Showing posts from March, 2018

It Is An Honor to Perform Your Wedding Ceremony

It is an Honor to Perform Your Wedding Ceremony Bill and I, as Marriage Officiants, have the honor of performing weddings in New York State and New York City and beyond.  Bill is a Retired Judge and I am a Former Village Mayor, but we are also recognized as Ministers, qualified to perform religious and faith-based wedding ceremonies in addition to civil wedding ceremonies.  When the Bride and Groom surf the Internet to find a qualified Marriage Officiant to perform their wedding ceremony, they encounter a variety of titles and positions, including justice of the peace, judge, justice, town/county clerk, mayor (government officials), commissioner, minister, celebrant, clergyman or clergywoman, rabbi, nondenominational, interdenominational and interfaith minister, priest and more. Note that marriage laws spell out the requirements to qualify to be a Marriage Officiant, and these vary from state to state and city to city nationwide. No, Bill and I did not go on the Internet and magi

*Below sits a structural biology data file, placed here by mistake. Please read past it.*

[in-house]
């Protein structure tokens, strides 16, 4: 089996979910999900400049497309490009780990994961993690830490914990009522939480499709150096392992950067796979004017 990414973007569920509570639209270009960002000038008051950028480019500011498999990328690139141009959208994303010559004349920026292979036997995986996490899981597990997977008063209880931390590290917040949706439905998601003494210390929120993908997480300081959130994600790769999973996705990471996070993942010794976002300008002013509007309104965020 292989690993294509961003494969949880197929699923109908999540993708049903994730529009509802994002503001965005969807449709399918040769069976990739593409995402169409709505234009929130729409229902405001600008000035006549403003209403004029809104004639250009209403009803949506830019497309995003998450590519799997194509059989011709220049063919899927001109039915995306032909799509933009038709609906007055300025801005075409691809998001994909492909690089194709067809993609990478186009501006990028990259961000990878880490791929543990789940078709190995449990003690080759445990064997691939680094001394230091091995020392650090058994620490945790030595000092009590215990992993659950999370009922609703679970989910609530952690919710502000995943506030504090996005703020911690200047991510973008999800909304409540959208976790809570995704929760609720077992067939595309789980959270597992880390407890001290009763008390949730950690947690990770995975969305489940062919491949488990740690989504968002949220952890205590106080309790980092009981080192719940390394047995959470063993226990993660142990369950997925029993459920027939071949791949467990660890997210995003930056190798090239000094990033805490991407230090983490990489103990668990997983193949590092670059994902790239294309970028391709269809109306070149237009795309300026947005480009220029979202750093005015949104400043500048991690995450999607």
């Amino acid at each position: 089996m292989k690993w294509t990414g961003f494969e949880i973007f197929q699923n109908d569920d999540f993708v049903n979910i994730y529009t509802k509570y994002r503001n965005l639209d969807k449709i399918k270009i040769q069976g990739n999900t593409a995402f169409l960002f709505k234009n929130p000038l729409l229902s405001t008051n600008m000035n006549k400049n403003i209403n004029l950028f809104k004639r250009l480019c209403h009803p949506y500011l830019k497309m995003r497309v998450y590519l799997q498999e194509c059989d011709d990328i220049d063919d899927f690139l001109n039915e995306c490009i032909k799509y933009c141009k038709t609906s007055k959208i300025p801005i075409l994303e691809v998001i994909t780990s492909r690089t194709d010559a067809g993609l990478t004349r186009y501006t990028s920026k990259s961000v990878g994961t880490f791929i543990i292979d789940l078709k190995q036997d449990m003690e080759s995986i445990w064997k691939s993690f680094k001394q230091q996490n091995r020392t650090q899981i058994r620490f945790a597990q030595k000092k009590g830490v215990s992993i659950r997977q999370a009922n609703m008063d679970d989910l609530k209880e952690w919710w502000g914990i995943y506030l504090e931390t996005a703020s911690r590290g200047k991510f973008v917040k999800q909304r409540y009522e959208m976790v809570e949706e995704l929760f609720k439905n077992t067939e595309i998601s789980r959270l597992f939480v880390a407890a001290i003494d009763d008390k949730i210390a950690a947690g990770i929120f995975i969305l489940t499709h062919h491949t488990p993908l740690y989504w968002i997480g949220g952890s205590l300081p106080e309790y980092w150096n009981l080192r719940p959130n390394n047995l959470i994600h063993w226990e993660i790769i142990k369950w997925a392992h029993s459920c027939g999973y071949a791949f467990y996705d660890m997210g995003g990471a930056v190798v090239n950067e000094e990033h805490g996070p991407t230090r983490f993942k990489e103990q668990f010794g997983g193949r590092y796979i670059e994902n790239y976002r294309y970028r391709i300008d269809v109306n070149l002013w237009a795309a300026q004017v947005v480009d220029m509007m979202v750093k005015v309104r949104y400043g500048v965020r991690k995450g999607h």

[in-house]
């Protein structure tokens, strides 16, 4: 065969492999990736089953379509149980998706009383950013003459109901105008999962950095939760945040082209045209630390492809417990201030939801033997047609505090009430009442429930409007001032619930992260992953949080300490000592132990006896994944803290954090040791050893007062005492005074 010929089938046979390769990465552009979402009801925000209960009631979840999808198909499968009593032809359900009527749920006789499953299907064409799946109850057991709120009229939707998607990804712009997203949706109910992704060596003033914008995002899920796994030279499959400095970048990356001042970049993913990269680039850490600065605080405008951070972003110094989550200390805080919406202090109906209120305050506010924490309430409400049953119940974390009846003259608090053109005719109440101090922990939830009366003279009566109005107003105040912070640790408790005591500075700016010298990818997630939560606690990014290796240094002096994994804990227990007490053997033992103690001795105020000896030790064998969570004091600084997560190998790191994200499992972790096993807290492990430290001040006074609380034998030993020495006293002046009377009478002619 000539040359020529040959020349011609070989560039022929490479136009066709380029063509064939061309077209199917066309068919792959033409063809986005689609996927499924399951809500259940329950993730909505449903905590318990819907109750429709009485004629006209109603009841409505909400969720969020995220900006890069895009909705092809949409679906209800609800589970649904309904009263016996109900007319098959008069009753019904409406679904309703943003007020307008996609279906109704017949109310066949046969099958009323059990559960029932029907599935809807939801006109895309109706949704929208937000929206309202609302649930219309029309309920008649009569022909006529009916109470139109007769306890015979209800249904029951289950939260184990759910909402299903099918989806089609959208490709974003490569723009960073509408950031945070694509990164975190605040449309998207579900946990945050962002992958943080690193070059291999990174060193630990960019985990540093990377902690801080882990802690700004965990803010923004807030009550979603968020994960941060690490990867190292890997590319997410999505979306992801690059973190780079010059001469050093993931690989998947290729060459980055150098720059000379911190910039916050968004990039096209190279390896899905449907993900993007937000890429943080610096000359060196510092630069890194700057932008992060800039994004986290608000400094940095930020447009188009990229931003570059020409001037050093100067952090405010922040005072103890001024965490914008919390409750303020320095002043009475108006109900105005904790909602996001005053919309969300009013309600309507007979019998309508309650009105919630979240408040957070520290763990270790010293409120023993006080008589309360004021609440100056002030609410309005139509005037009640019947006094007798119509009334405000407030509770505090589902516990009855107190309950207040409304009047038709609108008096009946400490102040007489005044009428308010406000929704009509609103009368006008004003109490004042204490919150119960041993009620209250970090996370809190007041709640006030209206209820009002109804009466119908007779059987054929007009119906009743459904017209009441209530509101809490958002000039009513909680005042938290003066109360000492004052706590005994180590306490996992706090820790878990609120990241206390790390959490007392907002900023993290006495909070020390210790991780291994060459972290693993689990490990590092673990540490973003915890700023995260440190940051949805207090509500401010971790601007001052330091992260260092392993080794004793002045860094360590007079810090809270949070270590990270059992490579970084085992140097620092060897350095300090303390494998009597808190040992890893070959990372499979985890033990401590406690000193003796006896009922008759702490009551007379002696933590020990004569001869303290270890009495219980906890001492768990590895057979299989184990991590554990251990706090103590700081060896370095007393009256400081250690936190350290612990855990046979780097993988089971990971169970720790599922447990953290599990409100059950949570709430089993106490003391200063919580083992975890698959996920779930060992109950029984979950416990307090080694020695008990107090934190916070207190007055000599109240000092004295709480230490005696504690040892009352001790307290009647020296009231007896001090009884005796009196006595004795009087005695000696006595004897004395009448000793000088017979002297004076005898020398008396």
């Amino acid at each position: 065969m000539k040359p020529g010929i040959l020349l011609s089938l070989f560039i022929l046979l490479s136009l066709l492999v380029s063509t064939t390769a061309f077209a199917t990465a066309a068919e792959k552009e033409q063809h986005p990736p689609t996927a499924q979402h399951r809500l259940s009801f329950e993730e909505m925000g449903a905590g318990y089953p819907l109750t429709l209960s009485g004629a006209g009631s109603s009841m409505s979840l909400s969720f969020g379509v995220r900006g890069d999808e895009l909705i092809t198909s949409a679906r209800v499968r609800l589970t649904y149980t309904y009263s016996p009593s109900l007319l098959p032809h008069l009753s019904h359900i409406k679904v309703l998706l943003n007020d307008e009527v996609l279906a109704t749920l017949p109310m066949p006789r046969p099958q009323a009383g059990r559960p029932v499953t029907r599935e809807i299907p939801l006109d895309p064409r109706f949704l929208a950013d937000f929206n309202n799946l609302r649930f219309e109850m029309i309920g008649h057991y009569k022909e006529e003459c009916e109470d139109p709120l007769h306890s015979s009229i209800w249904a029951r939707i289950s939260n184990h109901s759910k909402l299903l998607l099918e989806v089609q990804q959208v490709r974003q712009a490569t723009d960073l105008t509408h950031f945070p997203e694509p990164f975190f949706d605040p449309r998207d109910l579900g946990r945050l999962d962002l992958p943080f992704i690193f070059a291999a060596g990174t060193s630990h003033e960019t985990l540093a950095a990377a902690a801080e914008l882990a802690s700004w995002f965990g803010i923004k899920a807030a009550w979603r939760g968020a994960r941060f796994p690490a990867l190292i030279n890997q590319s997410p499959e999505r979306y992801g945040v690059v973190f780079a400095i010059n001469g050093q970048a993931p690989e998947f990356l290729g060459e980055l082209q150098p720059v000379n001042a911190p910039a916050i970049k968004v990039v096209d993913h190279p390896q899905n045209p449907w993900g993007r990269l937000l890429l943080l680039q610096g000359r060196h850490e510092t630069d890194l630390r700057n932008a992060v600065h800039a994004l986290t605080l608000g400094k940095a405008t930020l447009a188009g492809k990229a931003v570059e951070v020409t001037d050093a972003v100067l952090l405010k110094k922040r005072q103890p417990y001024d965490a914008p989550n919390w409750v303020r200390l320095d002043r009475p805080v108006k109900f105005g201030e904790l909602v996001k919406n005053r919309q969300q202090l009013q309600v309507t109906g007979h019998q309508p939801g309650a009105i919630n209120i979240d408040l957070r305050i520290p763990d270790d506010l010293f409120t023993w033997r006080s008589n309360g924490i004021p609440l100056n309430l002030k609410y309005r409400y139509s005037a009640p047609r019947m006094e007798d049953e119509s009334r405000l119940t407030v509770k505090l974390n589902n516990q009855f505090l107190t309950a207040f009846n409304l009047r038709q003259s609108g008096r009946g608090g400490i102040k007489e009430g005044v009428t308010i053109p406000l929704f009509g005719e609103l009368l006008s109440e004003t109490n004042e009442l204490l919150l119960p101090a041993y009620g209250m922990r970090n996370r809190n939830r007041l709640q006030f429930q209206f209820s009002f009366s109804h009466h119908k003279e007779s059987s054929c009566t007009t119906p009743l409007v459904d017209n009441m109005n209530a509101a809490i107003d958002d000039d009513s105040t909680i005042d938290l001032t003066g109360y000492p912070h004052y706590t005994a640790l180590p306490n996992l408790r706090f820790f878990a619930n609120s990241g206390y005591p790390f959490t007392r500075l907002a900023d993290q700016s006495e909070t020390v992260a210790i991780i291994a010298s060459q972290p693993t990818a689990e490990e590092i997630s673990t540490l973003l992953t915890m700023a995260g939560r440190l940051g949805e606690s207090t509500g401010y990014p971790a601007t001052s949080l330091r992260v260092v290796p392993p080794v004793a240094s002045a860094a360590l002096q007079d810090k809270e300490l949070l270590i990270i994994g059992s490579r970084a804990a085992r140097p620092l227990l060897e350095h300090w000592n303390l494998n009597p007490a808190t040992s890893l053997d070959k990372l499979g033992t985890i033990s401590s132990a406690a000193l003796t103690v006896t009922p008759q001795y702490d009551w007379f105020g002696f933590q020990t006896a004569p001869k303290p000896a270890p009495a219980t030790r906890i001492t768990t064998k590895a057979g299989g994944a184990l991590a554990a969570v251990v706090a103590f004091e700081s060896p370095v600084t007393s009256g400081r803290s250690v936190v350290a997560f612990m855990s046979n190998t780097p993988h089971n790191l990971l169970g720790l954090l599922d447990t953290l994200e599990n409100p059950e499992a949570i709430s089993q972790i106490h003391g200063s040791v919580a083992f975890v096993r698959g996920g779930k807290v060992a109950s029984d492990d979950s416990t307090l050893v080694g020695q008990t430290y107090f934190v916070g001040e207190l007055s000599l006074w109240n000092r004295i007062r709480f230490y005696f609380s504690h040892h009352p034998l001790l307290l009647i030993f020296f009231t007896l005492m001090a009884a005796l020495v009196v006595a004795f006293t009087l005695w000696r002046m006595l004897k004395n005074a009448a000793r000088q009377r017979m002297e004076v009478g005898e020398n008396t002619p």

Why Include a Special Ceremony in the Wedding Ceremony?

Why include a special ceremony such as the Unity Candle Ceremony or Unity Sand Ceremony in the Wedding Ceremony? Bill and I have found that short, meaningful ceremonies offer a unique way to: include loved ones in the wedding capture keepsake memories on video and in photos. incorporate cultural, religious or family traditions share feelings of love for each other in public acknowledge the sanctity of marriage remember love ones who have passed embrace children and family life evoke tender emotions celebrate a life-changing milestone These are just some of the many reasons couples decide to include special ceremonies or what are also referred to as “rituals” in a wedding ceremony. The most popular ceremonies are the Unity Candle, Unity Sand, Embracing Children and the Glass-Breaking ceremonies. However, Bill and I perform all of these and variations of them as well as a number of other very wonderful ceremonies. Sometimes we change words or rewrite or augment a ceremo